Bring the two of them on stage with a moderator and let them hash out their differences. Have each tell their point of view of events. Let each tell what they believe is the most important objective and why. Let each take a turn convincing the other how right they are and how wrong the other is.

Tuesday, June 22, 2010

Beyond that smile

"She was much too chipper for a woman with a room full of dead bodies beyond the locked door behind her."

Are the bodies legitimately there? Perhaps she's a collector of ...? Try on a fantasy setting. A future setting. A city store front. A lonely outpost. War time. A peaceful town.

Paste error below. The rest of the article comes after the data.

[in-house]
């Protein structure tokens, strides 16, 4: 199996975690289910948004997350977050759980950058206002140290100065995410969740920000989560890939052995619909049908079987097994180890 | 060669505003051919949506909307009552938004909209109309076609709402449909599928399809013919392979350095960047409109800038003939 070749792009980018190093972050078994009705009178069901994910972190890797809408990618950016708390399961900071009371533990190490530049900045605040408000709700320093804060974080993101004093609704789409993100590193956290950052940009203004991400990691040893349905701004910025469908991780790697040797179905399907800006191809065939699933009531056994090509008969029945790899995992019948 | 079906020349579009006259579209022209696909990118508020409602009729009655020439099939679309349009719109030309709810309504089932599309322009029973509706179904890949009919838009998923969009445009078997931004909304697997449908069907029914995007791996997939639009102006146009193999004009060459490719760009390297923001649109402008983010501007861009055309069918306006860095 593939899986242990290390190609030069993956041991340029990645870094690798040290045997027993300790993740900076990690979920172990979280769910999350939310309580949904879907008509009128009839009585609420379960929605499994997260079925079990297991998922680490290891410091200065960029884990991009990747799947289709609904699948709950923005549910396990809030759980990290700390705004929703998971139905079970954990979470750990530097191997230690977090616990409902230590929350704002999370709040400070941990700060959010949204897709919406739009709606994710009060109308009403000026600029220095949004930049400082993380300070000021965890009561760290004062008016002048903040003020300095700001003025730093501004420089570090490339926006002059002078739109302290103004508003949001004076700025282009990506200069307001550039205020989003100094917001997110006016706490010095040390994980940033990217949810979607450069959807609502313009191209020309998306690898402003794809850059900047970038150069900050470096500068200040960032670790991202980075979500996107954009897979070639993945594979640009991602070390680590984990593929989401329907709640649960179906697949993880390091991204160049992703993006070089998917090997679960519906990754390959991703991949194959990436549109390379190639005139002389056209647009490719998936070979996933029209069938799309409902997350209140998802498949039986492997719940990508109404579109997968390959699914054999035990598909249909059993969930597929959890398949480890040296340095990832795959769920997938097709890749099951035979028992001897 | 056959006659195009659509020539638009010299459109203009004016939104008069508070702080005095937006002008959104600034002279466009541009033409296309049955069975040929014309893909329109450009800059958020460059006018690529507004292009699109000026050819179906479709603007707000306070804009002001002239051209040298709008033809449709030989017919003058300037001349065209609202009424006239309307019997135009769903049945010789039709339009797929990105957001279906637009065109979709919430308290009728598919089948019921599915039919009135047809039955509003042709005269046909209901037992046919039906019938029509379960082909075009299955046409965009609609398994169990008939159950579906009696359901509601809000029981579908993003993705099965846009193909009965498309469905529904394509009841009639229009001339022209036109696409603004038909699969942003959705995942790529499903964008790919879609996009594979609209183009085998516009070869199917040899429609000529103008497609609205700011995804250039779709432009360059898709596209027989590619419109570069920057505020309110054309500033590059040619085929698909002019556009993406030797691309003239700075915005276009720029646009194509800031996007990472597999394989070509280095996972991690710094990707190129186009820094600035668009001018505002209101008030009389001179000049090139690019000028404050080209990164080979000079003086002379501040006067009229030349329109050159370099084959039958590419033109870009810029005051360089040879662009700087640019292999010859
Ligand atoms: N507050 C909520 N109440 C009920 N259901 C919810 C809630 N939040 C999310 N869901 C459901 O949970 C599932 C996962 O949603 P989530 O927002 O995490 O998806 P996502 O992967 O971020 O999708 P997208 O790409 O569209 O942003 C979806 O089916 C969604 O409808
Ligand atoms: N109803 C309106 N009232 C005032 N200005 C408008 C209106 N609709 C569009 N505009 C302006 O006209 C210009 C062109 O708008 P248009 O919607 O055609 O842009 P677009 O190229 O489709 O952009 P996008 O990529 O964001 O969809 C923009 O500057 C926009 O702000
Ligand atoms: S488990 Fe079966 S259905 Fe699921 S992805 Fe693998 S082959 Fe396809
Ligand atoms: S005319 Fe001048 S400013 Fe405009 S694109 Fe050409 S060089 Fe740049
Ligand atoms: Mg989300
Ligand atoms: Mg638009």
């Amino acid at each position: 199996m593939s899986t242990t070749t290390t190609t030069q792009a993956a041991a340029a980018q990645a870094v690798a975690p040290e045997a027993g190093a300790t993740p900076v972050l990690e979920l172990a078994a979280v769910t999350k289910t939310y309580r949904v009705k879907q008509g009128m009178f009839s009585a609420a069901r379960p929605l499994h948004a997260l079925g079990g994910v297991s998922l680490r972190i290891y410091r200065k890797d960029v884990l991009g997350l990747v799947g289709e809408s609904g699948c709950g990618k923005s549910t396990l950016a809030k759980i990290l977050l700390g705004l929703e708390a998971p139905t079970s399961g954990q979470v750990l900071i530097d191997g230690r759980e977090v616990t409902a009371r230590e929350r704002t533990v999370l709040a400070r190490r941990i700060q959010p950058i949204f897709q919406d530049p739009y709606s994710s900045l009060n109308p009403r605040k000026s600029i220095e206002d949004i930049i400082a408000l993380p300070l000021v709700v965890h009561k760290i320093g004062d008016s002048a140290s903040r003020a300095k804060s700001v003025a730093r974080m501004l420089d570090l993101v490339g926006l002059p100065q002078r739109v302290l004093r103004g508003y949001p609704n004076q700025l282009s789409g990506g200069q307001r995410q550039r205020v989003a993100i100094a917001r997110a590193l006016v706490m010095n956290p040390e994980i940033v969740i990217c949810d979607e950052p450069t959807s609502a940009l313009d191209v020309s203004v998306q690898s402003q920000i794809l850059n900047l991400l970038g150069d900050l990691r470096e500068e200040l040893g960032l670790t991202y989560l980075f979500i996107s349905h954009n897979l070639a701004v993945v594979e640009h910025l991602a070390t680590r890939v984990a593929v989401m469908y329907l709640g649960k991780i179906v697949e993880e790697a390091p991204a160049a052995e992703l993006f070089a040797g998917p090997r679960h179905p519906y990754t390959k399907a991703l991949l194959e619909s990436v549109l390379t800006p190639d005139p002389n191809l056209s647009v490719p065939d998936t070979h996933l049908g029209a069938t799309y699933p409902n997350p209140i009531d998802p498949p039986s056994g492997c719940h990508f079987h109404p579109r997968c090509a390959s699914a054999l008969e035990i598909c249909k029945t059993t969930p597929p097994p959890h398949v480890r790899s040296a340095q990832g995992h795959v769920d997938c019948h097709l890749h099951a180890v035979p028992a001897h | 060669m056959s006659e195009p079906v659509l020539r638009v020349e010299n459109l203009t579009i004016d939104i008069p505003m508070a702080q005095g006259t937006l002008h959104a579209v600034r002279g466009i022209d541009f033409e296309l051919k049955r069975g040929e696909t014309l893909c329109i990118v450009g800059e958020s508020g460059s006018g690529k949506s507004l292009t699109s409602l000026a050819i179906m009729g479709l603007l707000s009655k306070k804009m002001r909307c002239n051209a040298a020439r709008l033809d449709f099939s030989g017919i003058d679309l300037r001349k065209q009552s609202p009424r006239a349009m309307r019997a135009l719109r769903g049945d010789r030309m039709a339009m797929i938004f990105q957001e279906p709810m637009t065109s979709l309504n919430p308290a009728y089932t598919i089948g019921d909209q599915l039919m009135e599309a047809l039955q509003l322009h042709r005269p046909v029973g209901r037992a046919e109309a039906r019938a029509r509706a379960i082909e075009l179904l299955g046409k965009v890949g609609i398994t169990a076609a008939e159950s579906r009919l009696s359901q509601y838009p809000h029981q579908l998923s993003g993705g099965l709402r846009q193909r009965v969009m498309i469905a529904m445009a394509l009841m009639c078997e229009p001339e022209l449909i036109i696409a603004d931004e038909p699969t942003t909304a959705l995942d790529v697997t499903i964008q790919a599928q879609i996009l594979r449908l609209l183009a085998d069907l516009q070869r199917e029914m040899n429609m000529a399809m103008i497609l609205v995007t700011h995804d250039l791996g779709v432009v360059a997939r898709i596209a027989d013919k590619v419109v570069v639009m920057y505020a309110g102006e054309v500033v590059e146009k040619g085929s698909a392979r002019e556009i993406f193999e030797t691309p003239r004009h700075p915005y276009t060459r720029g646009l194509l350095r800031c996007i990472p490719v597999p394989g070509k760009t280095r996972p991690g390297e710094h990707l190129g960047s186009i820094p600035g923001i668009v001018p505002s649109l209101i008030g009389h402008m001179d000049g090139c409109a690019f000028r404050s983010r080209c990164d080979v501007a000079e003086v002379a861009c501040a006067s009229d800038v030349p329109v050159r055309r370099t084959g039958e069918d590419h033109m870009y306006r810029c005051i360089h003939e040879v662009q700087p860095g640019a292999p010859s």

Thursday, June 17, 2010

For sale: Slightly used sister

Have a character write an ad to sell his or her sister.

Usually the dynamic is the annoying younger sister. What if it's an older sister? Teen? The perfectionist? The favored one? The one with super powers? The "different" one?

It could be an adult character writing it as a joke. Or not a joke.

What if the sister saw it? What ad would she write in response?

What if someone responds?

Tuesday, June 15, 2010

Coffee with that?

Click image to enlarge

At first it struck me as a typical scene from a horror movie. But that cat seems a bit unconcerned.

So who's the cat?

Is this the girl's apartment or is she visiting?

Does she know this creature? Is it part of the refrigerator? Is the refrigerator a doorway?

Maybe it's a Magical Girl manga and this is just a typical morning. And it's not unusual for Japanese (manga) parents work in a foreign country, leaving their kids to raise themselves. The kids are always so neat! This looks more like reality ;-)